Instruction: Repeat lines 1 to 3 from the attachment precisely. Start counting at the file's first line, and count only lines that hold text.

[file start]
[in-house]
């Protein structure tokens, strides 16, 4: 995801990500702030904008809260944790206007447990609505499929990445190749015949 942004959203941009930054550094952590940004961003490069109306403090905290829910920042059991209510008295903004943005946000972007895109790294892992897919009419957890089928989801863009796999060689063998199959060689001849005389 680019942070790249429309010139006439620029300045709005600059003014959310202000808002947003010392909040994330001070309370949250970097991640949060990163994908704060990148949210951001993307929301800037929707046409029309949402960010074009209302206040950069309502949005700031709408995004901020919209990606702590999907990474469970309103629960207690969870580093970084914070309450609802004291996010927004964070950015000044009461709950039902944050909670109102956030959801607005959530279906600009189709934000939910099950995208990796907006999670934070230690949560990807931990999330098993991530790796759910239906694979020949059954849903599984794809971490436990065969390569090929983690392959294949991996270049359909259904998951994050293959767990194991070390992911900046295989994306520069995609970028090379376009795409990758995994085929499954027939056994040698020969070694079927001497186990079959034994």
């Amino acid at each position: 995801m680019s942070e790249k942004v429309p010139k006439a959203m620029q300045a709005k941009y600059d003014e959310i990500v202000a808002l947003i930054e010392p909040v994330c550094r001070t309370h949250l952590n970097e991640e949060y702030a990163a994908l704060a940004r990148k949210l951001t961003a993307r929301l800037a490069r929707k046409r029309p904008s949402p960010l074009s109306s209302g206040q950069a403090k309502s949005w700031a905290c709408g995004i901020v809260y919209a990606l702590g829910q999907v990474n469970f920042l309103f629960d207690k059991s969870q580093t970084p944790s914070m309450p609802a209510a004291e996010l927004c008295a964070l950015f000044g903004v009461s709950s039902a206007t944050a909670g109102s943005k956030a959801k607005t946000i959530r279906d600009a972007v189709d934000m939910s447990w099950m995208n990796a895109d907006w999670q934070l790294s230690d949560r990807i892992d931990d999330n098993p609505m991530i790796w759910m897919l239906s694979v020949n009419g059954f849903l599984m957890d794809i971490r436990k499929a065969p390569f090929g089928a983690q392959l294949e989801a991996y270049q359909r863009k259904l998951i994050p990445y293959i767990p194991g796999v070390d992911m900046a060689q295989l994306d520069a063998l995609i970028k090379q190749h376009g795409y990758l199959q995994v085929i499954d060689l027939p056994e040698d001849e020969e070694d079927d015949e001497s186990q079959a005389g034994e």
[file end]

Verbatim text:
[in-house]
């Protein structure tokens, strides 16, 4: 995801990500702030904008809260944790206007447990609505499929990445190749015949 942004959203941009930054550094952590940004961003490069109306403090905290829910920042059991209510008295903004943005946000972007895109790294892992897919009419957890089928989801863009796999060689063998199959060689001849005389 680019942070790249429309010139006439620029300045709005600059003014959310202000808002947003010392909040994330001070309370949250970097991640949060990163994908704060990148949210951001993307929301800037929707046409029309949402960010074009209302206040950069309502949005700031709408995004901020919209990606702590999907990474469970309103629960207690969870580093970084914070309450609802004291996010927004964070950015000044009461709950039902944050909670109102956030959801607005959530279906600009189709934000939910099950995208990796907006999670934070230690949560990807931990999330098993991530790796759910239906694979020949059954849903599984794809971490436990065969390569090929983690392959294949991996270049359909259904998951994050293959767990194991070390992911900046295989994306520069995609970028090379376009795409990758995994085929499954027939056994040698020969070694079927001497186990079959034994």
């Amino acid at each position: 995801m680019s942070e790249k942004v429309p010139k006439a959203m620029q300045a709005k941009y600059d003014e959310i990500v202000a808002l947003i930054e010392p909040v994330c550094r001070t309370h949250l952590n970097e991640e949060y702030a990163a994908l704060a940004r990148k949210l951001t961003a993307r929301l800037a490069r929707k046409r029309p904008s949402p960010l074009s109306s209302g206040q950069a403090k309502s949005w700031a905290c709408g995004i901020v809260y919209a990606l702590g829910q999907v990474n469970f920042l309103f629960d207690k059991s969870q580093t970084p944790s914070m309450p609802a209510a004291e996010l927004c008295a964070l950015f000044g903004v009461s709950s039902a206007t944050a909670g109102s943005k956030a959801k607005t946000i959530r279906d600009a972007v189709d934000m939910s447990w099950m995208n990796a895109d907006w999670q934070l790294s230690d949560r990807i892992d931990d999330n098993p609505m991530i790796w759910m897919l239906s694979v020949n009419g059954f849903l599984m957890d794809i971490r436990k499929a065969p390569f090929g089928a983690q392959l294949e989801a991996y270049q359909r863009k259904l998951i994050p990445y293959i767990p194991g796999v070390d992911m900046a060689q295989l994306d520069a063998l995609i970028k090379q190749h376009g795409y990758l199959q995994v085929i499954d060689l027939p056994e040698d001849e020969e070694d079927d015949e001497s186990q079959a005389g034994e």